4. ^Skorka, Orit (2011-07-01). “Toward a digital camera to rival the human eye”. Journal of Electronic Imaging. 20 (3): 033009–033009–18. Bibcode:2011JEI..20c3009S. doi:10.1117/1.3611015. ISSN1017-9909.
  5. ^DxO. “Nikon D850 : Tests and Reviews | DxOMark”. Retrieved 2019-04-22.
  6. ^“Phantom v2640”. Retrieved 2019-04-22.
  7. ^Longinotti, Luca. “Product Specifications”. iniVation. Retrieved 2019-04-22.
  8. ^ abSerrano-Gotarredona, T.; Linares-Barranco, B. (March 2013). “A 128×128 1.5% Contrast Sensitivity 0.9% FPN 3μs Latency 4mW Asynchronous Frame-Free Dynamic Vision Sensor Using Transimpedance Amplifiers”(PDF). IEEE Journal of Solid-State Circuits. 48 (3): 827–838. Bibcode:2013IJSSC.48.827S. doi:10.1109/JSSC.2012.2230553. ISSN0018-9200.
  9. ^ abBrandli, C.; Berner, R.; Yang, M.; Liu, S.; Delbruck, T. (October 2014). “A 240 × 180 130 dB 3 µs Latency Global Shutter Spatiotemporal Vision Sensor”. IEEE Journal of Solid-State Circuits. 49 (10): 2333–2341. Bibcode:2014IJSSC.49.2333B. doi:10.1109/JSSC.2014.2342715. ISSN0018-9200.
  10. ^Taverni, Gemma; Paul Moeys, Diederik; Li, Chenghan; Cavaco, Celso; Motsnyi, Vasyl; San Segundo Bello, David; Delbruck, Tobi (May 2018). “Front and Back Illuminated Dynamic and Active Pixel Vision Sensors Comparison”(PDF). IEEE Transactions on Circuits and Systems II: Express Briefs. 65 (5): 677–681. doi:10.1109/TCSII.2018.2824899. ISSN1549-7747.
  11. ^“Insightness – Sight for your device”. Retrieved 2019-04-22.
  12. ^Son, Bongki; Suh, Yunjae; Kim, Sungho; Jung, Heejae; Kim, Jun-Seok; Shin, Changwoo; Park, Keunju; Lee, Kyoobin; Park, Jinman (February 2017). “4.1 A 640×480 dynamic vision sensor with a 9µm pixel and 300Meps address-event representation”. 2017 IEEE International Solid-State Circuits Conference (ISSCC). San Francisco, CA, USA: IEEE: 66–67. doi:10.1109/ISSCC.2017.7870263. ISBN9781509037582.
  13. ^Chen, Shoushun; Tang, Wei; Zhang, Xiangyu; Culurciello, Eugenio (December 2012). “A 64 $times$ 64 Pixels UWB Wireless Temporal-Difference Digital Image Sensor”. IEEE Transactions on Very Large Scale Integration (VLSI) Systems. 20 (12): 2232–2240. doi:10.1109/TVLSI.2011.2172470. ISSN1063-8210.
  14. ^ abScheerlinck, Cedric; Barnes, Nick; Mahony, Robert (2019). “Continuous-Time Intensity Estimation Using Event Cameras”. Computer Vision – ACCV 2018. Lecture Notes in Computer Science. Springer International Publishing. 11365: 308–324. arXiv:1811.00386. doi:10.1007/978-3-030-20873-8_20. ISBN9783030208738.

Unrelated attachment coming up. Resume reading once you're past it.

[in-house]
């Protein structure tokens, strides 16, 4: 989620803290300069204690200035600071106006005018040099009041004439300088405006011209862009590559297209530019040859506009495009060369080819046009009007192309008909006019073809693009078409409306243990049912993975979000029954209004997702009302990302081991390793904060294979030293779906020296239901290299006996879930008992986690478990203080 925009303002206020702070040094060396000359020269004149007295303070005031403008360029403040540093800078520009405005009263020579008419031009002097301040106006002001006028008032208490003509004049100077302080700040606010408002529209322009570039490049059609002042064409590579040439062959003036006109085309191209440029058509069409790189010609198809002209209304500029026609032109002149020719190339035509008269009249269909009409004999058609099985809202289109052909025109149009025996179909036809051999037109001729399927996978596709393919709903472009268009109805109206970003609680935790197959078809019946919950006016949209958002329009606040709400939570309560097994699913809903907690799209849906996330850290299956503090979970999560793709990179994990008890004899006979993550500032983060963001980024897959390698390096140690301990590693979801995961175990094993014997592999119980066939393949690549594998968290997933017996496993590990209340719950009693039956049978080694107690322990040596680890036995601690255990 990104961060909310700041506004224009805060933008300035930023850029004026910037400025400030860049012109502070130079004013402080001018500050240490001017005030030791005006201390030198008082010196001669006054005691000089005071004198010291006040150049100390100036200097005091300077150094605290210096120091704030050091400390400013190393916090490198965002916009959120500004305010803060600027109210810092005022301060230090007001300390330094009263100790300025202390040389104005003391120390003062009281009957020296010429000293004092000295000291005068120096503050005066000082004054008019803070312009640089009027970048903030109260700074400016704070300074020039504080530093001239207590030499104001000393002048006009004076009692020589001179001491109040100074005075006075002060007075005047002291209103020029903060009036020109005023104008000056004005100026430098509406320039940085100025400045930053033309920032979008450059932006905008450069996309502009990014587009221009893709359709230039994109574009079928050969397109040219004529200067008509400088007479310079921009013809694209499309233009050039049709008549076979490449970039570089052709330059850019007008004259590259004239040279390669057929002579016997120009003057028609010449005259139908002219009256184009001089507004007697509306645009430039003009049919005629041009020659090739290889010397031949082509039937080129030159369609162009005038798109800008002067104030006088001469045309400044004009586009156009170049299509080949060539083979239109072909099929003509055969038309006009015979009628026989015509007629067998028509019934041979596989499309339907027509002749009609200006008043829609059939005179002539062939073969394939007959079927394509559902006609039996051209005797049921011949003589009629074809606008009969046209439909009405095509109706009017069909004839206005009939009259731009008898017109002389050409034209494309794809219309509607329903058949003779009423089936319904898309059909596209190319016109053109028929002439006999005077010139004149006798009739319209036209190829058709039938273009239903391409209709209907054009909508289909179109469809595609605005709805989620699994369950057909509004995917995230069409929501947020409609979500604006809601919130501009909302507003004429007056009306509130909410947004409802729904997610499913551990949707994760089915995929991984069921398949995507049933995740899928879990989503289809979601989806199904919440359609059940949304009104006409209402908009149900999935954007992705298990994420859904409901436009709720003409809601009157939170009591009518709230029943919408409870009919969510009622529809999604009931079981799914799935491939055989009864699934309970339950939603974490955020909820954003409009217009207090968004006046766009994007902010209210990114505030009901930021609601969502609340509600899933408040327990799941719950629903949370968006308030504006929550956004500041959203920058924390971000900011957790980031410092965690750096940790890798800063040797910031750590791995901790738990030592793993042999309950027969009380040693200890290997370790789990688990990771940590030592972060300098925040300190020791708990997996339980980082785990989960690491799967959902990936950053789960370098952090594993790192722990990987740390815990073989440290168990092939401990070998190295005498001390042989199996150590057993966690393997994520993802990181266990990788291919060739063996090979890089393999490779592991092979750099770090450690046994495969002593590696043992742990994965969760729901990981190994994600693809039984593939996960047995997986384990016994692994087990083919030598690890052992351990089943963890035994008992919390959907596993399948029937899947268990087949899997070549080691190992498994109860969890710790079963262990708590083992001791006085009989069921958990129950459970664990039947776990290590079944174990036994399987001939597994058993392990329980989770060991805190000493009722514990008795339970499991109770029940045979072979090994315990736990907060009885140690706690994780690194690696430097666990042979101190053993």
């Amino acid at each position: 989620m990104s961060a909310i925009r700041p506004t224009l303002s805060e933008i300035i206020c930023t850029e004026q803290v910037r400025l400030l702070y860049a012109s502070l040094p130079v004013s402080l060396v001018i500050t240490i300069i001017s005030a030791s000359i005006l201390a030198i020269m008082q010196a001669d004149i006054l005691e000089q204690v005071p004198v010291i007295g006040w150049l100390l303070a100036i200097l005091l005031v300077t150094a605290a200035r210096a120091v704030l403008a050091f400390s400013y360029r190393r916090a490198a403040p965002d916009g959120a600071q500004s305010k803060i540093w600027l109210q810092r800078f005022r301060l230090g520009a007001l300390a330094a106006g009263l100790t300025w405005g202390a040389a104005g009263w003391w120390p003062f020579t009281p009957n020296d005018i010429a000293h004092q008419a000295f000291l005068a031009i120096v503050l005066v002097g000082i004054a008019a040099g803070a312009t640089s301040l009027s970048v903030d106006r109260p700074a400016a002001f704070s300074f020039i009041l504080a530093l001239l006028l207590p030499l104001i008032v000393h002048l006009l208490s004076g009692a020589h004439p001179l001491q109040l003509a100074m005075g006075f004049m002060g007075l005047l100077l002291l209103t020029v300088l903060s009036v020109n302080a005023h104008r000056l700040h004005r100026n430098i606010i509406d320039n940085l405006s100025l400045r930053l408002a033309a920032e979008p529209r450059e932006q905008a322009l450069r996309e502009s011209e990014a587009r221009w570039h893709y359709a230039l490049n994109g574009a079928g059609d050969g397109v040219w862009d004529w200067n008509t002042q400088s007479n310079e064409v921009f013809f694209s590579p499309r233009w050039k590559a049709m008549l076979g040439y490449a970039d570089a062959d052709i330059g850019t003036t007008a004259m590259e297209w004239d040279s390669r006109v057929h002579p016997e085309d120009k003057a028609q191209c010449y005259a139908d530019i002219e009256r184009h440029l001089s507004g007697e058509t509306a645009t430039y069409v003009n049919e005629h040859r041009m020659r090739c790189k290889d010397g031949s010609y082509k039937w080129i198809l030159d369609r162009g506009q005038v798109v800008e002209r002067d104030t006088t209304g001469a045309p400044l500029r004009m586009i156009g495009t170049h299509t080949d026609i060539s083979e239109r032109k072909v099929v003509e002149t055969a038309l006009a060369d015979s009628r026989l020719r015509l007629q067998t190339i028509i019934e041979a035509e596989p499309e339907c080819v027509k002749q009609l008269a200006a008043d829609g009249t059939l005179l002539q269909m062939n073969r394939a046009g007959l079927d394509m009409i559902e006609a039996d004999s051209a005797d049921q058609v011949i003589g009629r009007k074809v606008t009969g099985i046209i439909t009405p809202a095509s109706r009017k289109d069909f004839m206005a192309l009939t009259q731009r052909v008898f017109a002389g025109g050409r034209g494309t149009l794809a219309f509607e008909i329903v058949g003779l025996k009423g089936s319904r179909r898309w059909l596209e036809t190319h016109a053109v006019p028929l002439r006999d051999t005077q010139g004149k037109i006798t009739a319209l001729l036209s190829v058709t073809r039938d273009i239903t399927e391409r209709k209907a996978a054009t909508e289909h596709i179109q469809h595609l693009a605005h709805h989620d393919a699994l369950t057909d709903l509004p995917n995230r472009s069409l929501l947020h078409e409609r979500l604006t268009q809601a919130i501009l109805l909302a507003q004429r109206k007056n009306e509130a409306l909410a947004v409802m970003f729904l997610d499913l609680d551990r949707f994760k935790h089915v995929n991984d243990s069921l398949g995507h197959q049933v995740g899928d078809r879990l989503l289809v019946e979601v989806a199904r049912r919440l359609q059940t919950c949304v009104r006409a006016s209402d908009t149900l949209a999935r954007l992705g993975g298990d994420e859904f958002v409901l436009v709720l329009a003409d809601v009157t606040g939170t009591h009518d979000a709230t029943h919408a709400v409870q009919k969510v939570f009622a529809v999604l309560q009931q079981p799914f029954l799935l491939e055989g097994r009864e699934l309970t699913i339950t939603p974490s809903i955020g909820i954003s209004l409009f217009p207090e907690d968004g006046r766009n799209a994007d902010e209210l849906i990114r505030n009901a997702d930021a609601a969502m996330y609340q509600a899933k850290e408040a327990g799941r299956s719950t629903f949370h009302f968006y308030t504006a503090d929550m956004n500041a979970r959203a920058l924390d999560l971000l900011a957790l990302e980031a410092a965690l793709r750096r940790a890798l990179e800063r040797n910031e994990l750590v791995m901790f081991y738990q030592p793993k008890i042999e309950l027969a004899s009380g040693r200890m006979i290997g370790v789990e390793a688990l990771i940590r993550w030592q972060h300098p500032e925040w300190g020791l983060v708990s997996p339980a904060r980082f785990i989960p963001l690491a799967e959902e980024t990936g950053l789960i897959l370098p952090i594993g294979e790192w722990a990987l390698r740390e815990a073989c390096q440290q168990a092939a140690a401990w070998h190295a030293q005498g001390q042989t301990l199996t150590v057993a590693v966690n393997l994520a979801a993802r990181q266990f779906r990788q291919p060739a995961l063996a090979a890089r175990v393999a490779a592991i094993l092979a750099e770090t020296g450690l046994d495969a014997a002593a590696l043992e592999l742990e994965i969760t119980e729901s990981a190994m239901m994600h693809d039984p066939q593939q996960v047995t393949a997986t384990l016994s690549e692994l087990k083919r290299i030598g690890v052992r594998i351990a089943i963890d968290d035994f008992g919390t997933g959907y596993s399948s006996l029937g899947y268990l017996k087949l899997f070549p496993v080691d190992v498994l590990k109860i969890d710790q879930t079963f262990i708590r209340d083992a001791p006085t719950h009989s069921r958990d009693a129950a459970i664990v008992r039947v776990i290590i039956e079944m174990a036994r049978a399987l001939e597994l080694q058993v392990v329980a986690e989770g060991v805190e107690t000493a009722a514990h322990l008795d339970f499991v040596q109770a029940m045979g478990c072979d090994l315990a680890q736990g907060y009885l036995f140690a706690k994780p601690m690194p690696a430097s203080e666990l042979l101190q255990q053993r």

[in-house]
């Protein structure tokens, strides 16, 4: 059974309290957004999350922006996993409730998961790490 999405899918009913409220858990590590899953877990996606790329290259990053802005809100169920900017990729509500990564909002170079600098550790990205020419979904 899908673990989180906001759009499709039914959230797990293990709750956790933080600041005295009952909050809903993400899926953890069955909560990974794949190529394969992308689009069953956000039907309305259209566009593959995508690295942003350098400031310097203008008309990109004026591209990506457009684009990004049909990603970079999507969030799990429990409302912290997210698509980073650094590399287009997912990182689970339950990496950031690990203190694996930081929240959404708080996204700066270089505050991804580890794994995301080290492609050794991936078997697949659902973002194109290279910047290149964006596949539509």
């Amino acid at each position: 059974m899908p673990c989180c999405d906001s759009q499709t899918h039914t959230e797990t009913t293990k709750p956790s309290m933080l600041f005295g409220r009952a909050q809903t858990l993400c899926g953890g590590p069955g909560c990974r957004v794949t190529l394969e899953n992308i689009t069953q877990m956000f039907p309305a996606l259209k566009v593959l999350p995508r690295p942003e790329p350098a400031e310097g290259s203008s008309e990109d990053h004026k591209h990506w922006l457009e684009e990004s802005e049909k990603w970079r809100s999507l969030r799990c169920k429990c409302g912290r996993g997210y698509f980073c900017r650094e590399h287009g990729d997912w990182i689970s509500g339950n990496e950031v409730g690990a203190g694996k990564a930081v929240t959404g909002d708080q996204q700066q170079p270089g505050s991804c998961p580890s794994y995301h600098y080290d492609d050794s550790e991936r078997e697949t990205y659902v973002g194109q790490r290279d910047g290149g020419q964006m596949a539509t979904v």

15. ^Pan, Liyuan; Scheerlinck, Cedric; Yu, Xin; Hartley, Richard; Liu, Miaomiao; Dai, Yuchao (June 2019). “Bringing a Blurry Frame Alive at High Frame-Rate With an Event Camera”. 2019 IEEE/CVF Conference on Computer Vision and Pattern Recognition (CVPR). Long Beach, CA, USA: IEEE: 6813–6822. arXiv:1811.10180. doi:10.1109/CVPR.2019.00698. ISBN978-1-7281-3293-8.
  16. ^Scheerlinck, Cedric; Barnes, Nick; Mahony, Robert (April 2019). “Asynchronous Spatial Image Convolutions for Event Cameras”. IEEE Robotics and Automation Letters. 4 (2): 816–822. arXiv:1812.00438. doi:10.1109/LRA.2019.2893427. ISSN2377-3766.
  17. ^Serrano-Gotarredona, T.; Andreou, A.; Linares-Barranco, B. (Sep 1999). “AER Image Filtering Architecture for Vision Processing Systems”. IEEE Trans. Circuits and Systems (Part I): Fundamental Theory and Applications. 46 (9): 1064–1071. doi:10.1109/81.788808. ISSN1057-7122.
  18. ^Serrano-Gotarredona, R.; et, al (Sep 2009). “CAVIAR: A 45k-Neuron, 5M-Synapse, 12G-connects/sec AER Hardware Sensory-Processing-Learning-Actuating System for High Speed Visual Object Recognition and Tracking”. IEEE Trans. on Neural Networks. 20 (9): 1417–1438. doi:10.1109/TNN.2009.2023653. hdl:10261/86527. ISSN1045-9227.
  19. ^Serrano-Gotarredona, R.; Serrano-Gotarredona, T.; Acosta-Jimenez, A.; Linares-Barranco, B. (Dec 2006). “A Neuromorphic Cortical-Layer Microchip for Spike-Based Event Processing Vision Systems”. IEEE Trans. Circuits and Systems (Part I): Regular Papers. 53 (12): 2548–2566. doi:10.1109/TCSI.2006.883843. hdl:10261/7823. ISSN1549-8328.
  20. ^Camuñas-Mesa, L.; et, al (Feb 2012). “An Event-Driven Multi-Kernel Convolution Processor Module for Event-Driven Vision Sensors”. IEEE Journal of Solid-State Circuits. 47 (2): 504–517. doi:10.1109/JSSC.2011.2167409. ISSN0018-9200.
  21. ^Pérez-Carrasco, J.A.; Zhao, B.; Serrano, C.; Acha, B.; Serrano-Gotarredona, T.; Chen, S.; Linares-Barranco, B. (November 2013). “Mapping from Frame-Driven to Frame-Free Event-Driven Vision Systems by Low-Rate Rate-Coding and Coincidence Processing. Application to Feed-Forward ConvNets”. IEEE Trans. on Pattern Analysis and Machine Intelligence. 35 (11): 2706–2719. doi:10.1109/TPAMI.2013.71. ISSN0162-8828.

Silicon Motion Cameras Definition